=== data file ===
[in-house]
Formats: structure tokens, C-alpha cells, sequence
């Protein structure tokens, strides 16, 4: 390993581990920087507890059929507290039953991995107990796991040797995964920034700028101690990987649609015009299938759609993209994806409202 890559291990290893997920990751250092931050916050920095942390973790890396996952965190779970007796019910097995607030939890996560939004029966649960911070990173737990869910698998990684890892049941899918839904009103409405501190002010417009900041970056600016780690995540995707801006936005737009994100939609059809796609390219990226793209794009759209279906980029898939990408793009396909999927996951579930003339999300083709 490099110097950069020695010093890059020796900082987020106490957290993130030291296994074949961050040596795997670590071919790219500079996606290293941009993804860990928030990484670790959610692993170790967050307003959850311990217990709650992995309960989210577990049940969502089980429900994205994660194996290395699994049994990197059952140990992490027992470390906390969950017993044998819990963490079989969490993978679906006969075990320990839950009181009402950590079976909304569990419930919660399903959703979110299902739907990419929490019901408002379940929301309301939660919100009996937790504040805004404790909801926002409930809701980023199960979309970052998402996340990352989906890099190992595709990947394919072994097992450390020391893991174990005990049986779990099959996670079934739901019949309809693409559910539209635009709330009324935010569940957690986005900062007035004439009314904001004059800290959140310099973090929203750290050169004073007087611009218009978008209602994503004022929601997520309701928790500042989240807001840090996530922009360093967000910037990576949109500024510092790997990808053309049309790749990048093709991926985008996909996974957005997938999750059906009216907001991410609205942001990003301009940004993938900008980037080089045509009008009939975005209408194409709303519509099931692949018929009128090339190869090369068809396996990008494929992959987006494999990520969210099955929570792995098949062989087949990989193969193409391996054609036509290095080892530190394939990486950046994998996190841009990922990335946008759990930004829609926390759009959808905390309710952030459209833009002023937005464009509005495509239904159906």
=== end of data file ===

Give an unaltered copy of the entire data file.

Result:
[in-house]
Formats: structure tokens, C-alpha cells, sequence
């Protein structure tokens, strides 16, 4: 390993581990920087507890059929507290039953991995107990796991040797995964920034700028101690990987649609015009299938759609993209994806409202 890559291990290893997920990751250092931050916050920095942390973790890396996952965190779970007796019910097995607030939890996560939004029966649960911070990173737990869910698998990684890892049941899918839904009103409405501190002010417009900041970056600016780690995540995707801006936005737009994100939609059809796609390219990226793209794009759209279906980029898939990408793009396909999927996951579930003339999300083709 490099110097950069020695010093890059020796900082987020106490957290993130030291296994074949961050040596795997670590071919790219500079996606290293941009993804860990928030990484670790959610692993170790967050307003959850311990217990709650992995309960989210577990049940969502089980429900994205994660194996290395699994049994990197059952140990992490027992470390906390969950017993044998819990963490079989969490993978679906006969075990320990839950009181009402950590079976909304569990419930919660399903959703979110299902739907990419929490019901408002379940929301309301939660919100009996937790504040805004404790909801926002409930809701980023199960979309970052998402996340990352989906890099190992595709990947394919072994097992450390020391893991174990005990049986779990099959996670079934739901019949309809693409559910539209635009709330009324935010569940957690986005900062007035004439009314904001004059800290959140310099973090929203750290050169004073007087611009218009978008209602994503004022929601997520309701928790500042989240807001840090996530922009360093967000910037990576949109500024510092790997990808053309049309790749990048093709991926985008996909996974957005997938999750059906009216907001991410609205942001990003301009940004993938900008980037080089045509009008009939975005209408194409709303519509099931692949018929009128090339190869090369068809396996990008494929992959987006494999990520969210099955929570792995098949062989087949990989193969193409391996054609036509290095080892530190394939990486950046994998996190841009990922990335946008759990930004829609926390759009959808905390309710952030459209833009002023937005464009509005495509239904159906």